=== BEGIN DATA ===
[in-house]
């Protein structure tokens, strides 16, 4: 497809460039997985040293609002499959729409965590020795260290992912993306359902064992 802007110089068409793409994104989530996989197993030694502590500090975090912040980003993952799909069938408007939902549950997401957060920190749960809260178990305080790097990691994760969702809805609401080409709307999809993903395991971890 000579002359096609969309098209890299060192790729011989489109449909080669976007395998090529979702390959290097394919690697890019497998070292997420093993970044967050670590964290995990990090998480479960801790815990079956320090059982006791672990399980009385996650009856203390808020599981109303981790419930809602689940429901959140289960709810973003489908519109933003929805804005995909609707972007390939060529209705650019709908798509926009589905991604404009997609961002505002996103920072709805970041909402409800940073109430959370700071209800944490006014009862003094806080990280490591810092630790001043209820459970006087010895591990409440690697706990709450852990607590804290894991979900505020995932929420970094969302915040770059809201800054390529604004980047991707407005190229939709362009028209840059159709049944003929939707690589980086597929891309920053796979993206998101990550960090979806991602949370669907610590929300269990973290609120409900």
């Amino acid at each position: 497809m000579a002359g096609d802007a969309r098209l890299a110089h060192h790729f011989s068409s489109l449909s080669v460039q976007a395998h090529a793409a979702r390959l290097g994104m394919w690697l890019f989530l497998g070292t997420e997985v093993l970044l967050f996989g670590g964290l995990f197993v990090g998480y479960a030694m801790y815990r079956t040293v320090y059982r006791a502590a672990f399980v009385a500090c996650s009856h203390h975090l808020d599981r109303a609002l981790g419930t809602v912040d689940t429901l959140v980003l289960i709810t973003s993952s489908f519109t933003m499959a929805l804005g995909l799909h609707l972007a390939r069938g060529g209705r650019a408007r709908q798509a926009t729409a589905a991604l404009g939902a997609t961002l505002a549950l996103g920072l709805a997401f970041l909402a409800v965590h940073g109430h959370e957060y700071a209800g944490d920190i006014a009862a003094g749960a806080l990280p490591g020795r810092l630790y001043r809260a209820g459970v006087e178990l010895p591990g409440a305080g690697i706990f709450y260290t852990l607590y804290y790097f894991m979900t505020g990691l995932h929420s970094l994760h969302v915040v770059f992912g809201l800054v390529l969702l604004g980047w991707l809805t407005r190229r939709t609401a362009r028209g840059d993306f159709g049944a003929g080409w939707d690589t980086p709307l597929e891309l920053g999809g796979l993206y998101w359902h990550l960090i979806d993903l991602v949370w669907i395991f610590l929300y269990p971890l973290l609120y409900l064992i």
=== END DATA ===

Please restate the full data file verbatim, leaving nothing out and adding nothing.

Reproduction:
[in-house]
């Protein structure tokens, strides 16, 4: 497809460039997985040293609002499959729409965590020795260290992912993306359902064992 802007110089068409793409994104989530996989197993030694502590500090975090912040980003993952799909069938408007939902549950997401957060920190749960809260178990305080790097990691994760969702809805609401080409709307999809993903395991971890 000579002359096609969309098209890299060192790729011989489109449909080669976007395998090529979702390959290097394919690697890019497998070292997420093993970044967050670590964290995990990090998480479960801790815990079956320090059982006791672990399980009385996650009856203390808020599981109303981790419930809602689940429901959140289960709810973003489908519109933003929805804005995909609707972007390939060529209705650019709908798509926009589905991604404009997609961002505002996103920072709805970041909402409800940073109430959370700071209800944490006014009862003094806080990280490591810092630790001043209820459970006087010895591990409440690697706990709450852990607590804290894991979900505020995932929420970094969302915040770059809201800054390529604004980047991707407005190229939709362009028209840059159709049944003929939707690589980086597929891309920053796979993206998101990550960090979806991602949370669907610590929300269990973290609120409900």
């Amino acid at each position: 497809m000579a002359g096609d802007a969309r098209l890299a110089h060192h790729f011989s068409s489109l449909s080669v460039q976007a395998h090529a793409a979702r390959l290097g994104m394919w690697l890019f989530l497998g070292t997420e997985v093993l970044l967050f996989g670590g964290l995990f197993v990090g998480y479960a030694m801790y815990r079956t040293v320090y059982r006791a502590a672990f399980v009385a500090c996650s009856h203390h975090l808020d599981r109303a609002l981790g419930t809602v912040d689940t429901l959140v980003l289960i709810t973003s993952s489908f519109t933003m499959a929805l804005g995909l799909h609707l972007a390939r069938g060529g209705r650019a408007r709908q798509a926009t729409a589905a991604l404009g939902a997609t961002l505002a549950l996103g920072l709805a997401f970041l909402a409800v965590h940073g109430h959370e957060y700071a209800g944490d920190i006014a009862a003094g749960a806080l990280p490591g020795r810092l630790y001043r809260a209820g459970v006087e178990l010895p591990g409440a305080g690697i706990f709450y260290t852990l607590y804290y790097f894991m979900t505020g990691l995932h929420s970094l994760h969302v915040v770059f992912g809201l800054v390529l969702l604004g980047w991707l809805t407005r190229r939709t609401a362009r028209g840059d993306f159709g049944a003929g080409w939707d690589t980086p709307l597929e891309l920053g999809g796979l993206y998101w359902h990550l960090i979806d993903l991602v949370w669907i395991f610590l929300y269990p971890l973290l609120y409900l064992i």